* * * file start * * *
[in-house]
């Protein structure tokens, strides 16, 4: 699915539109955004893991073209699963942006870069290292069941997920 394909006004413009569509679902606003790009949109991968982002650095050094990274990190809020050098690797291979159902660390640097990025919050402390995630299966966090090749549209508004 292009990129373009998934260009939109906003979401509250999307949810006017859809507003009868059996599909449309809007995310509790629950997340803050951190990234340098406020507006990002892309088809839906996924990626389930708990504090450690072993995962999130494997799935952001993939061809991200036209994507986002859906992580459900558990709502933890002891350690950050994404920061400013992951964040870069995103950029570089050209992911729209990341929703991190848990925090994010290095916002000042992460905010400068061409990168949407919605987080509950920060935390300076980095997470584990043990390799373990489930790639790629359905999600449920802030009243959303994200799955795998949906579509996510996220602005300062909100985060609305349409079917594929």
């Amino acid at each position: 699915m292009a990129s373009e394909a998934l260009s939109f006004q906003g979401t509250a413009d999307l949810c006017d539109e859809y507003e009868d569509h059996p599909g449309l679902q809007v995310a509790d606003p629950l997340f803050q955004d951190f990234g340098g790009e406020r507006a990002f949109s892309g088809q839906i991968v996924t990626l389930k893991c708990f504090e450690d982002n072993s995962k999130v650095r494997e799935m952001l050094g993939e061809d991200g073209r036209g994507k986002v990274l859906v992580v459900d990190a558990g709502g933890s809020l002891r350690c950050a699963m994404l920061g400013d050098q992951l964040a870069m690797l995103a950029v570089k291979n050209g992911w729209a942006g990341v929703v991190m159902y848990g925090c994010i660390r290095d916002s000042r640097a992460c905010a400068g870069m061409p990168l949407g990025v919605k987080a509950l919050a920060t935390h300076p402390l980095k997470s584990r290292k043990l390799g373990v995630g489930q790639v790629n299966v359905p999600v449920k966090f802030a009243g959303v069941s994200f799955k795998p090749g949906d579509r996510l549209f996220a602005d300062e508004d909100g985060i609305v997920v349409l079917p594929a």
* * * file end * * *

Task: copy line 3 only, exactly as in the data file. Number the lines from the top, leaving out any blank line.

């Amino acid at each position: 699915m292009a990129s373009e394909a998934l260009s939109f006004q906003g979401t509250a413009d999307l949810c006017d539109e859809y507003e009868d569509h059996p599909g449309l679902q809007v995310a509790d606003p629950l997340f803050q955004d951190f990234g340098g790009e406020r507006a990002f949109s892309g088809q839906i991968v996924t990626l389930k893991c708990f504090e450690d982002n072993s995962k999130v650095r494997e799935m952001l050094g993939e061809d991200g073209r036209g994507k986002v990274l859906v992580v459900d990190a558990g709502g933890s809020l002891r350690c950050a699963m994404l920061g400013d050098q992951l964040a870069m690797l995103a950029v570089k291979n050209g992911w729209a942006g990341v929703v991190m159902y848990g925090c994010i660390r290095d916002s000042r640097a992460c905010a400068g870069m061409p990168l949407g990025v919605k987080a509950l919050a920060t935390h300076p402390l980095k997470s584990r290292k043990l390799g373990v995630g489930q790639v790629n299966v359905p999600v449920k966090f802030a009243g959303v069941s994200f799955k795998p090749g949906d579509r996510l549209f996220a602005d300062e508004d909100g985060i609305v997920v349409l079917p594929a």